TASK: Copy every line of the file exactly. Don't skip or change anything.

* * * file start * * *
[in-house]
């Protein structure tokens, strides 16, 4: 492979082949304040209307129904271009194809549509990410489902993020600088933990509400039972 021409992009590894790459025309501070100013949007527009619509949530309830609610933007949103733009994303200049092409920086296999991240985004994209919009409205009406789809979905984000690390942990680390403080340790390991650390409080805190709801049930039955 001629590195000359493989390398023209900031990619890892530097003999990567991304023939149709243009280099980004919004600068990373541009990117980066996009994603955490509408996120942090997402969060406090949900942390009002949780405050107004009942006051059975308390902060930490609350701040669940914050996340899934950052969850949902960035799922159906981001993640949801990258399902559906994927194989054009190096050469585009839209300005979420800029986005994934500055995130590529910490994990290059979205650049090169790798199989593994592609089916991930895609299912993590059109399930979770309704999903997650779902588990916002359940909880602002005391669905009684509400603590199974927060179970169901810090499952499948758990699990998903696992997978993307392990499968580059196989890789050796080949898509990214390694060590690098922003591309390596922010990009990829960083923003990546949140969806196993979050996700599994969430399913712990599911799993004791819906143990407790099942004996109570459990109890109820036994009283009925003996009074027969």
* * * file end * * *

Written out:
[in-house]
């Protein structure tokens, strides 16, 4: 492979082949304040209307129904271009194809549509990410489902993020600088933990509400039972 021409992009590894790459025309501070100013949007527009619509949530309830609610933007949103733009994303200049092409920086296999991240985004994209919009409205009406789809979905984000690390942990680390403080340790390991650390409080805190709801049930039955 001629590195000359493989390398023209900031990619890892530097003999990567991304023939149709243009280099980004919004600068990373541009990117980066996009994603955490509408996120942090997402969060406090949900942390009002949780405050107004009942006051059975308390902060930490609350701040669940914050996340899934950052969850949902960035799922159906981001993640949801990258399902559906994927194989054009190096050469585009839209300005979420800029986005994934500055995130590529910490994990290059979205650049090169790798199989593994592609089916991930895609299912993590059109399930979770309704999903997650779902588990916002359940909880602002005391669905009684509400603590199974927060179970169901810090499952499948758990699990998903696992997978993307392990499968580059196989890789050796080949898509990214390694060590690098922003591309390596922010990009990829960083923003990546949140969806196993979050996700599994969430399913712990599911799993004791819906143990407790099942004996109570459990109890109820036994009283009925003996009074027969």